Indonesian Christian To Be Retried For Khalwat In Shariah Court

The Shariah Court of Appeal has ordered an Indonesian Christian to be retried for khalwat, striking off an earlier conviction by Islamic courts here.

Counsel for the Indonesian woman said the retrial will allow him to prove to the court that his client is Christian and not subject to Islamic law. Halimah, 42, was charged and convicted for being in close proximity with a man not her husband or relative — an offence under Islamic law and enforceable exclusively on Muslims.

"The retrial date is yet to be set so we will try to find out from the prosecution," her counsel, Wan Faridulhadi Mohamed Yusof, said.

Wan Faridulhadi, who wasn't aware of the June 5 decision until today, said the prosecution will be requesting a date for the retrial.

"A retrial of the case means she will be able to present to the court that she is not Muslim but a Christian," he said.

He added that this time, the charge against Halimah will be read out in full and translated for her so that she can understand it.

Halimah, a Christian, was convicted of committing khalwat at a reflexology centre at Jalan Seang Teik at 11.40am on December 8, 2011.

The reflexologist, who was born a Christian and has never converted to Islam, pleaded guilty to the charge before the Penang Shariah Court in May due to confusion over the meaning of the offence.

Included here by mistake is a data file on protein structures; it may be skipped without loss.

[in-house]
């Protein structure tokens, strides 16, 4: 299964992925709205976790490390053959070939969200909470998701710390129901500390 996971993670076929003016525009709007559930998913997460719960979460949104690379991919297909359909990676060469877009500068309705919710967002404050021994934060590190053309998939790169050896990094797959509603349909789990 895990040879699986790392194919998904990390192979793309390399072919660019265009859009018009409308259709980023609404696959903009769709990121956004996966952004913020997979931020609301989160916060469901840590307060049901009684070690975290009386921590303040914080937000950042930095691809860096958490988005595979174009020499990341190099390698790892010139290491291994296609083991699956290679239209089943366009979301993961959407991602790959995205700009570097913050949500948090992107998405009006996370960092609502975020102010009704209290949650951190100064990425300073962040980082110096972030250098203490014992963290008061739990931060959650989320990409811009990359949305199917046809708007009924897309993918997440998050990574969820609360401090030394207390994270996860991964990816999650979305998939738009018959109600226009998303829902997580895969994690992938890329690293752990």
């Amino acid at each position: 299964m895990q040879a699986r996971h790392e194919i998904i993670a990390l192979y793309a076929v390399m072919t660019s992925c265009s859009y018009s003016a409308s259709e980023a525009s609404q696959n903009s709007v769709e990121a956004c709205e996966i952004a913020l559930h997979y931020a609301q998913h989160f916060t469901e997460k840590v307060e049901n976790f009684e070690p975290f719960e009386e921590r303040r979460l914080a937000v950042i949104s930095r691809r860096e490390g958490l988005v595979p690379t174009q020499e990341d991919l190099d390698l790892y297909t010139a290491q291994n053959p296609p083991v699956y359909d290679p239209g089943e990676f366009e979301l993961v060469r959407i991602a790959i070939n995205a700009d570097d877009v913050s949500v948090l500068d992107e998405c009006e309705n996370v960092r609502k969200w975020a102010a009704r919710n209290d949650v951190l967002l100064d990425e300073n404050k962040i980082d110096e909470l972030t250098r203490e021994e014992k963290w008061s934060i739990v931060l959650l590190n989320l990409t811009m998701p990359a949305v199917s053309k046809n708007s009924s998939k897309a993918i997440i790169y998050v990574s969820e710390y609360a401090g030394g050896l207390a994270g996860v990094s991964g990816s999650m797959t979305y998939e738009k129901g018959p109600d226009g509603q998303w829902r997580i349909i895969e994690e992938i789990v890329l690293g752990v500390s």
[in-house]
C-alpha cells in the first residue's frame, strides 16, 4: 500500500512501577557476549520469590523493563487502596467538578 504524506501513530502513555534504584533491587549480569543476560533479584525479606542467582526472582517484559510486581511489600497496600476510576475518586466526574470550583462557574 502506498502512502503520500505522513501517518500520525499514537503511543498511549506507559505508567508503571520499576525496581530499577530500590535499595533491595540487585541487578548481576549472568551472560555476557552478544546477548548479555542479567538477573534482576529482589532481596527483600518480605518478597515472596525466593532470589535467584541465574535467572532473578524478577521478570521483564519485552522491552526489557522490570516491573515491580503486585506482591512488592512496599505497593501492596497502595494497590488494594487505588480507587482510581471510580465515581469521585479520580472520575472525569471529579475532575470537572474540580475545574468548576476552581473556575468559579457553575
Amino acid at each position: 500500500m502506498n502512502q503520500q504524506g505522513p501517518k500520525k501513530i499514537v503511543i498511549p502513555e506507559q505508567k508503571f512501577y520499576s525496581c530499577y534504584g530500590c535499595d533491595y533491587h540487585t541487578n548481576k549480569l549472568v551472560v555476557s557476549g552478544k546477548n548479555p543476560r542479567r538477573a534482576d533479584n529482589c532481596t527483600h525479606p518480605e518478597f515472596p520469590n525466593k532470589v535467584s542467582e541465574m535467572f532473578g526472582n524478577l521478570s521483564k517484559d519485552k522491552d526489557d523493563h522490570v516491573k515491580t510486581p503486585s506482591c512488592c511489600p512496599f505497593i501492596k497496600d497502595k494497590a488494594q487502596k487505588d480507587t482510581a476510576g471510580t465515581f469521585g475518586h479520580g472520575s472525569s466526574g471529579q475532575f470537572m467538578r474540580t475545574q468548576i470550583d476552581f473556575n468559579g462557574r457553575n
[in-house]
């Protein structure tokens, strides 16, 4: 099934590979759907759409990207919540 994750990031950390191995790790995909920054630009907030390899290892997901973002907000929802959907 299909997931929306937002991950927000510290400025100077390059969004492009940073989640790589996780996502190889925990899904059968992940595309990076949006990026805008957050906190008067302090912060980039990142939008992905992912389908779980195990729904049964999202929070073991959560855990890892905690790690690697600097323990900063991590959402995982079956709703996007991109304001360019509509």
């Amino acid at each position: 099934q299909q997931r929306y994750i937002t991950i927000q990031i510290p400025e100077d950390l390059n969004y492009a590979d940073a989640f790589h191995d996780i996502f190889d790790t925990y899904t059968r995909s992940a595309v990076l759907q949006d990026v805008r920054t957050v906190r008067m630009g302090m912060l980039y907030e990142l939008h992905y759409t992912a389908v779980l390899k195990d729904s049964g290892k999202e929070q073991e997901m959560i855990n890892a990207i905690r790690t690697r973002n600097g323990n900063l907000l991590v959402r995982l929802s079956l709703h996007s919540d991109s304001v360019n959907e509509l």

She did not have legal representation at the time. She was subsequently sentenced to jail for 14 months and fined RM3,000 but was allowed a stay of execution pending an appeal.

Wan Faridulhadi submitted her appeal to the Penang Shariah High Cour which upheld the lower court’s decision. The case then went to the Shariah Court of Appeal.

Halimah’s counsel submitted that she is Christian and therefore should not have been charged in the Shariah court in which has no jurisdiction over non-Muslims.

Halimah’s counsel submitted her baptism certificate, a confirmation from the Indonesian Embassy that she is Christian and also a family charter that showed all her family members are Christian.

According to Cecil Rajendra, who is watching brief in the case, the Indonesian Consul General Ronald P.Manik wrote to the Shariah Court of Appeal to request for updates on the progress of the case in April.

"Manik emphasised that Halimah is a Catholic and does not fall under the Shariah court's jurisdiction," he said.

In his letter, Manik requested that the case against her be reviewed and withdrawn.

The Shariah Court of Appeal replied to the consul general's letter on June 11 with a copy of the decision to strike off the appeal and conviction with an order for a retrial.


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